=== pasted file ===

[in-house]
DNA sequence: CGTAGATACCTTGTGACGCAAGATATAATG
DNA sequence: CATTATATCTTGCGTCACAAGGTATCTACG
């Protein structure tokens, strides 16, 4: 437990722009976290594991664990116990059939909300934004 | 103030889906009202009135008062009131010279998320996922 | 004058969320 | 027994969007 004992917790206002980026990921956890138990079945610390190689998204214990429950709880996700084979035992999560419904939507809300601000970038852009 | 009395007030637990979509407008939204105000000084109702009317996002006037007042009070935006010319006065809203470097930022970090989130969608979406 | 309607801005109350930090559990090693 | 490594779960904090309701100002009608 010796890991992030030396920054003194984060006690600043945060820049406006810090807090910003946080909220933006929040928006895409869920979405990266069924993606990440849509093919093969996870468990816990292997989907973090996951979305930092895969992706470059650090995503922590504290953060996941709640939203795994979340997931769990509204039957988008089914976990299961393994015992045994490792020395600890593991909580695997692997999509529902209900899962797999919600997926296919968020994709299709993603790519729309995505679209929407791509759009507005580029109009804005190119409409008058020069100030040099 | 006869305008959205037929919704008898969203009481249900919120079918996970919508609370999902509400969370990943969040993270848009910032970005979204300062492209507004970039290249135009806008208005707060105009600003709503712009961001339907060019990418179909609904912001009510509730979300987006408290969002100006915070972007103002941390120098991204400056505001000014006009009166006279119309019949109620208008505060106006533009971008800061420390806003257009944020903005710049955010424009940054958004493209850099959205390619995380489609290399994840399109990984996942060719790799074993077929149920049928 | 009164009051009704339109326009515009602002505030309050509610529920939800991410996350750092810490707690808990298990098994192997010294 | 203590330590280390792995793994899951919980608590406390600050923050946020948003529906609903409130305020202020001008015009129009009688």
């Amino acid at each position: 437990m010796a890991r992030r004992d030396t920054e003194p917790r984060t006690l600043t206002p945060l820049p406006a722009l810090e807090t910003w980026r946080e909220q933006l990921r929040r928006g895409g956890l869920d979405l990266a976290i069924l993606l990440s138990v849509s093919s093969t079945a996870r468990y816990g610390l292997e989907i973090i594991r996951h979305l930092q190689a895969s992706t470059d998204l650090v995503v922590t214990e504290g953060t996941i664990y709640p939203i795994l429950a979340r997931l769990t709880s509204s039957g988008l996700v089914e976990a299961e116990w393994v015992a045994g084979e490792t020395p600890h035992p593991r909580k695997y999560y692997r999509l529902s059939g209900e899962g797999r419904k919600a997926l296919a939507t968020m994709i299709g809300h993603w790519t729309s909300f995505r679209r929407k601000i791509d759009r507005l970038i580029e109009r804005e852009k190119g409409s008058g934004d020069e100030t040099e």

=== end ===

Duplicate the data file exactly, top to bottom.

[in-house]
DNA sequence: CGTAGATACCTTGTGACGCAAGATATAATG
DNA sequence: CATTATATCTTGCGTCACAAGGTATCTACG
């Protein structure tokens, strides 16, 4: 437990722009976290594991664990116990059939909300934004 | 103030889906009202009135008062009131010279998320996922 | 004058969320 | 027994969007 004992917790206002980026990921956890138990079945610390190689998204214990429950709880996700084979035992999560419904939507809300601000970038852009 | 009395007030637990979509407008939204105000000084109702009317996002006037007042009070935006010319006065809203470097930022970090989130969608979406 | 309607801005109350930090559990090693 | 490594779960904090309701100002009608 010796890991992030030396920054003194984060006690600043945060820049406006810090807090910003946080909220933006929040928006895409869920979405990266069924993606990440849509093919093969996870468990816990292997989907973090996951979305930092895969992706470059650090995503922590504290953060996941709640939203795994979340997931769990509204039957988008089914976990299961393994015992045994490792020395600890593991909580695997692997999509529902209900899962797999919600997926296919968020994709299709993603790519729309995505679209929407791509759009507005580029109009804005190119409409008058020069100030040099 | 006869305008959205037929919704008898969203009481249900919120079918996970919508609370999902509400969370990943969040993270848009910032970005979204300062492209507004970039290249135009806008208005707060105009600003709503712009961001339907060019990418179909609904912001009510509730979300987006408290969002100006915070972007103002941390120098991204400056505001000014006009009166006279119309019949109620208008505060106006533009971008800061420390806003257009944020903005710049955010424009940054958004493209850099959205390619995380489609290399994840399109990984996942060719790799074993077929149920049928 | 009164009051009704339109326009515009602002505030309050509610529920939800991410996350750092810490707690808990298990098994192997010294 | 203590330590280390792995793994899951919980608590406390600050923050946020948003529906609903409130305020202020001008015009129009009688």
């Amino acid at each position: 437990m010796a890991r992030r004992d030396t920054e003194p917790r984060t006690l600043t206002p945060l820049p406006a722009l810090e807090t910003w980026r946080e909220q933006l990921r929040r928006g895409g956890l869920d979405l990266a976290i069924l993606l990440s138990v849509s093919s093969t079945a996870r468990y816990g610390l292997e989907i973090i594991r996951h979305l930092q190689a895969s992706t470059d998204l650090v995503v922590t214990e504290g953060t996941i664990y709640p939203i795994l429950a979340r997931l769990t709880s509204s039957g988008l996700v089914e976990a299961e116990w393994v015992a045994g084979e490792t020395p600890h035992p593991r909580k695997y999560y692997r999509l529902s059939g209900e899962g797999r419904k919600a997926l296919a939507t968020m994709i299709g809300h993603w790519t729309s909300f995505r679209r929407k601000i791509d759009r507005l970038i580029e109009r804005e852009k190119g409409s008058g934004d020069e100030t040099e």